Unethical behavior in organizations has attracted increasing attention among researchers, yet we know little about when and why unethical behavior conducted by leader that is intended to benefit organization (UPB) would translate into employee unethical behavior. Drawing upon moral disengagement and social learning theoretical perspectives, we proposed that leader UPB reflects leader moral disengagement practices which are modeled by employees, especially among those with high power distance orientations; employee moral disengagement, in turn, frees employee to engage in unethical behavior. We found support for our theoretical model across two studies. With an experimental design in Study 1, we found that leader UPB led employee to be more morally disengaged than leader unethical pro-self behavior, and employee moral disengagement mediated the positive effect of leader UPB on employee unethical behavior. With a two-wave field survey study conducted among a sample of real estate agents, Study 2 revealed that leader UPB was positively related to employee moral disengagement, and this positive relationship was stronger among high power distance orientation employees. Importantly, Study 2 revealed that employee moral disengagement mediated the interactive effect of leader UPB and employee power distance orientation on employee unethical behavior. We discussed theoretical and practical implications of our findings.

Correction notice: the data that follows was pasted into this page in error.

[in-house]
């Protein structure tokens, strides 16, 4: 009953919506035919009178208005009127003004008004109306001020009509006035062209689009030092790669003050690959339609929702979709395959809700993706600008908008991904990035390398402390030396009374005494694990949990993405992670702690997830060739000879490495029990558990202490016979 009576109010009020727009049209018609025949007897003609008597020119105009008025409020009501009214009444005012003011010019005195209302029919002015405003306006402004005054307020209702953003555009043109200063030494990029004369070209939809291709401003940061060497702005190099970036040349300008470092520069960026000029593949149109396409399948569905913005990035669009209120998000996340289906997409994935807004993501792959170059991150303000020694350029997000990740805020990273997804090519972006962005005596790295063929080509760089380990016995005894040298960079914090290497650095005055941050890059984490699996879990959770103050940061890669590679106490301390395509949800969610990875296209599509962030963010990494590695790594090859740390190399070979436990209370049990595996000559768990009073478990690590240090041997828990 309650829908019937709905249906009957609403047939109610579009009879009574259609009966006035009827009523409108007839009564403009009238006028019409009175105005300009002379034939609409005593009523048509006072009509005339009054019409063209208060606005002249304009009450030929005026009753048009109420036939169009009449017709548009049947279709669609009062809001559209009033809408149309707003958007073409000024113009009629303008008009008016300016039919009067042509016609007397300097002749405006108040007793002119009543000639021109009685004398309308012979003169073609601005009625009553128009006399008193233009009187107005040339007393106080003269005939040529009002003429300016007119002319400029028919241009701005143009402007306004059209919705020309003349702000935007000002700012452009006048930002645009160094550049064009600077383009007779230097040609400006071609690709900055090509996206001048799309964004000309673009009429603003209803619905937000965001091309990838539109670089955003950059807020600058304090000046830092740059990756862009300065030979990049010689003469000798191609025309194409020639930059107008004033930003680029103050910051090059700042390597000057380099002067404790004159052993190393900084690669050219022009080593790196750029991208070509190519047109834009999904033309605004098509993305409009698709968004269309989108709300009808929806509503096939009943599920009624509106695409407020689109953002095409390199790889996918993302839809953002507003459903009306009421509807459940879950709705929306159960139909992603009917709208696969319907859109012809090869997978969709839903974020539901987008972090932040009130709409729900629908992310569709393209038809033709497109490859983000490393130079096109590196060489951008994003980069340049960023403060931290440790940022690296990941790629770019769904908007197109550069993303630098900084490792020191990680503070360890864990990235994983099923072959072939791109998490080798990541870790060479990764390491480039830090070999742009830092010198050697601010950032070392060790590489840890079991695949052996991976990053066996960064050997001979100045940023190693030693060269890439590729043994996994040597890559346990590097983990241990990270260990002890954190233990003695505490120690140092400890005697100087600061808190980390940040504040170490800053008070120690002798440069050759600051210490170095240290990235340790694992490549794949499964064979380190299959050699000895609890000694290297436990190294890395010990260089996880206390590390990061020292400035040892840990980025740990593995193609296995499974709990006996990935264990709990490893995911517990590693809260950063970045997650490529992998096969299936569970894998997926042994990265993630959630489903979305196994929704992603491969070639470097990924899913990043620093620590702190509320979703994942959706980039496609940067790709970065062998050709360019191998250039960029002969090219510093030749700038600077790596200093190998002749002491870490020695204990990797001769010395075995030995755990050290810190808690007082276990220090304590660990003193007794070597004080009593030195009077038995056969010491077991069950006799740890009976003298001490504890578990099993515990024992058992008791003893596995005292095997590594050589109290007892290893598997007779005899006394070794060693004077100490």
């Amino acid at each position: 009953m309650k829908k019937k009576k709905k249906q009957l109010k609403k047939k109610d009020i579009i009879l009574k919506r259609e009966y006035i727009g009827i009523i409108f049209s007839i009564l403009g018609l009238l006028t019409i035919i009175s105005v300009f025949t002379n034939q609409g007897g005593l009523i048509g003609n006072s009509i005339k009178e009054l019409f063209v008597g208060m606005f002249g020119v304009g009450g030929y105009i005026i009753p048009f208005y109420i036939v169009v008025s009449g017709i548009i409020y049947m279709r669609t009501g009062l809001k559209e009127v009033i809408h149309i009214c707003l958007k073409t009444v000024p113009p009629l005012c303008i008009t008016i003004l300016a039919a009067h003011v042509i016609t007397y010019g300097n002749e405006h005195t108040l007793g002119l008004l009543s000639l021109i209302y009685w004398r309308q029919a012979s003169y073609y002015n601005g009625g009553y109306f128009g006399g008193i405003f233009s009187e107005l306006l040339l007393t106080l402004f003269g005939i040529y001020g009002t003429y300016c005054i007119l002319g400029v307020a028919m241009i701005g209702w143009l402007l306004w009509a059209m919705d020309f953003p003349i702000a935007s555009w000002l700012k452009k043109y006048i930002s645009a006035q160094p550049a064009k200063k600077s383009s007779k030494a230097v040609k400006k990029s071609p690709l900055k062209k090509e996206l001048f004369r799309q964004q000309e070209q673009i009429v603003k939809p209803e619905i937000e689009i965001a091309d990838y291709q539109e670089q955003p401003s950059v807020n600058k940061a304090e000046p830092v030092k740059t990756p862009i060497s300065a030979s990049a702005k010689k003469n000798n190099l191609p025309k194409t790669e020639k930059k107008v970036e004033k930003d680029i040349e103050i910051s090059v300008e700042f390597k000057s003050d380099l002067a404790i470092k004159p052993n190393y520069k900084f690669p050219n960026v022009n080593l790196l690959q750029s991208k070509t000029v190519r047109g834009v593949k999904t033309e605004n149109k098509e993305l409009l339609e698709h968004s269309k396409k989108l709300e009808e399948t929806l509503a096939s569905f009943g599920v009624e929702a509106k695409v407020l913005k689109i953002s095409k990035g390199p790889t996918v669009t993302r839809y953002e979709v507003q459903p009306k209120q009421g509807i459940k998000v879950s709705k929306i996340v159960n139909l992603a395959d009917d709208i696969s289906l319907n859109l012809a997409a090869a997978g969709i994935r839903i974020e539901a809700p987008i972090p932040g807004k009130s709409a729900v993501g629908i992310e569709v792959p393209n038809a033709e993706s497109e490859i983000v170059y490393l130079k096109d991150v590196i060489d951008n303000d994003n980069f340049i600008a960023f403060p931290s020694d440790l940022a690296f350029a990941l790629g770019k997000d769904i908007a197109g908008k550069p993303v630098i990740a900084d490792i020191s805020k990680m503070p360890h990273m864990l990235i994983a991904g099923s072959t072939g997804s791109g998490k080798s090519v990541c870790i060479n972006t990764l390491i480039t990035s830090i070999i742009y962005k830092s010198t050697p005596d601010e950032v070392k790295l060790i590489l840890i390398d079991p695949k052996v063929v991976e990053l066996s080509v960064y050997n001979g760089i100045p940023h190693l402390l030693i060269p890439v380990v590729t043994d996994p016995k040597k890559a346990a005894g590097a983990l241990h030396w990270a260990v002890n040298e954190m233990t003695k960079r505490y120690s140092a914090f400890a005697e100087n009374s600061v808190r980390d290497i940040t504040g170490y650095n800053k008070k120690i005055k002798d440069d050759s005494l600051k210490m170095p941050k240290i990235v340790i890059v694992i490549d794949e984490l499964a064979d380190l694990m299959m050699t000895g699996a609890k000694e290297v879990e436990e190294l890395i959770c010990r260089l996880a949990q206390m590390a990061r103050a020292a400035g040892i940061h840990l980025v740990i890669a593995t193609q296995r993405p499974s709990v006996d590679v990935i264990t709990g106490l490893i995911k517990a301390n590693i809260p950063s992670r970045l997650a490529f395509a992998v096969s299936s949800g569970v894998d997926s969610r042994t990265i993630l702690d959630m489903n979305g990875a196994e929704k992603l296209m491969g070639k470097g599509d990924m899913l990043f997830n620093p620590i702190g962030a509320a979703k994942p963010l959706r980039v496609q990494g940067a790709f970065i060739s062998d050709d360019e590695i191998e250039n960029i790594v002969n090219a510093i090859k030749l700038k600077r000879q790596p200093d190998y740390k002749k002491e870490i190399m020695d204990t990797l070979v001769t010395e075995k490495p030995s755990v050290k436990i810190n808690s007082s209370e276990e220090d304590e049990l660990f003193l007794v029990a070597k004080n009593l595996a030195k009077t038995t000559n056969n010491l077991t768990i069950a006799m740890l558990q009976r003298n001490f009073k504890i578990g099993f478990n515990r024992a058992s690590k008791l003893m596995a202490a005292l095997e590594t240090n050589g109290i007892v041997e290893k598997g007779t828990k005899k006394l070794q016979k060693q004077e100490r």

Academy of Management Proceedings, 2016 (Meeting Abstract Supplement) 13478